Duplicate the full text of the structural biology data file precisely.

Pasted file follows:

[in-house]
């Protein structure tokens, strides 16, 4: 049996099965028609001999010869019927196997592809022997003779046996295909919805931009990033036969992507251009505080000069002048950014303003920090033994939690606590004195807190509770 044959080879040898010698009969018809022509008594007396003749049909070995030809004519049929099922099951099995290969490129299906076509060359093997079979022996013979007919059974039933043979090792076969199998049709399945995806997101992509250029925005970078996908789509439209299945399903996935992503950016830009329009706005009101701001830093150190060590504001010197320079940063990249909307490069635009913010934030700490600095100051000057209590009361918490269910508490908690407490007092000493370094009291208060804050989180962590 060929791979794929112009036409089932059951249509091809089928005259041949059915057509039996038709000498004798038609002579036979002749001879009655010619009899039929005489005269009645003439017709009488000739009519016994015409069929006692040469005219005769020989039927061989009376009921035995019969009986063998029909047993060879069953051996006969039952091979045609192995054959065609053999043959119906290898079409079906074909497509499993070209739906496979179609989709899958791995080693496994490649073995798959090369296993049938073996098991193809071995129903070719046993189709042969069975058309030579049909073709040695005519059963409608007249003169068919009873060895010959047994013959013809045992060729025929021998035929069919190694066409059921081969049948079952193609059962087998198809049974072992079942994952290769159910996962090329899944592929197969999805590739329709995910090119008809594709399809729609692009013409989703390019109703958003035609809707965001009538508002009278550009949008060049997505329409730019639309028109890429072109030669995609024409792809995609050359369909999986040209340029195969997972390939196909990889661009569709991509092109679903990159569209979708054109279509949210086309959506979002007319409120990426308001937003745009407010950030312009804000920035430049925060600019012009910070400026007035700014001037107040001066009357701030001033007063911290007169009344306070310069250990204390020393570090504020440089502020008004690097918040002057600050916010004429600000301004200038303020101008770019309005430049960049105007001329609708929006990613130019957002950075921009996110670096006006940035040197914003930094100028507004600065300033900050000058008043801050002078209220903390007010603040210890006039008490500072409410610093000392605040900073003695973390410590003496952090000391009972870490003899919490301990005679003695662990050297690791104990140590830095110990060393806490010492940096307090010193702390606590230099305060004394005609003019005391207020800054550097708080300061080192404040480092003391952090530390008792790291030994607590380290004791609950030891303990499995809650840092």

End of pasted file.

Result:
[in-house]
């Protein structure tokens, strides 16, 4: 049996099965028609001999010869019927196997592809022997003779046996295909919805931009990033036969992507251009505080000069002048950014303003920090033994939690606590004195807190509770 044959080879040898010698009969018809022509008594007396003749049909070995030809004519049929099922099951099995290969490129299906076509060359093997079979022996013979007919059974039933043979090792076969199998049709399945995806997101992509250029925005970078996908789509439209299945399903996935992503950016830009329009706005009101701001830093150190060590504001010197320079940063990249909307490069635009913010934030700490600095100051000057209590009361918490269910508490908690407490007092000493370094009291208060804050989180962590 060929791979794929112009036409089932059951249509091809089928005259041949059915057509039996038709000498004798038609002579036979002749001879009655010619009899039929005489005269009645003439017709009488000739009519016994015409069929006692040469005219005769020989039927061989009376009921035995019969009986063998029909047993060879069953051996006969039952091979045609192995054959065609053999043959119906290898079409079906074909497509499993070209739906496979179609989709899958791995080693496994490649073995798959090369296993049938073996098991193809071995129903070719046993189709042969069975058309030579049909073709040695005519059963409608007249003169068919009873060895010959047994013959013809045992060729025929021998035929069919190694066409059921081969049948079952193609059962087998198809049974072992079942994952290769159910996962090329899944592929197969999805590739329709995910090119008809594709399809729609692009013409989703390019109703958003035609809707965001009538508002009278550009949008060049997505329409730019639309028109890429072109030669995609024409792809995609050359369909999986040209340029195969997972390939196909990889661009569709991509092109679903990159569209979708054109279509949210086309959506979002007319409120990426308001937003745009407010950030312009804000920035430049925060600019012009910070400026007035700014001037107040001066009357701030001033007063911290007169009344306070310069250990204390020393570090504020440089502020008004690097918040002057600050916010004429600000301004200038303020101008770019309005430049960049105007001329609708929006990613130019957002950075921009996110670096006006940035040197914003930094100028507004600065300033900050000058008043801050002078209220903390007010603040210890006039008490500072409410610093000392605040900073003695973390410590003496952090000391009972870490003899919490301990005679003695662990050297690791104990140590830095110990060393806490010492940096307090010193702390606590230099305060004394005609003019005391207020800054550097708080300061080192404040480092003391952090530390008792790291030994607590380290004791609950030891303990499995809650840092």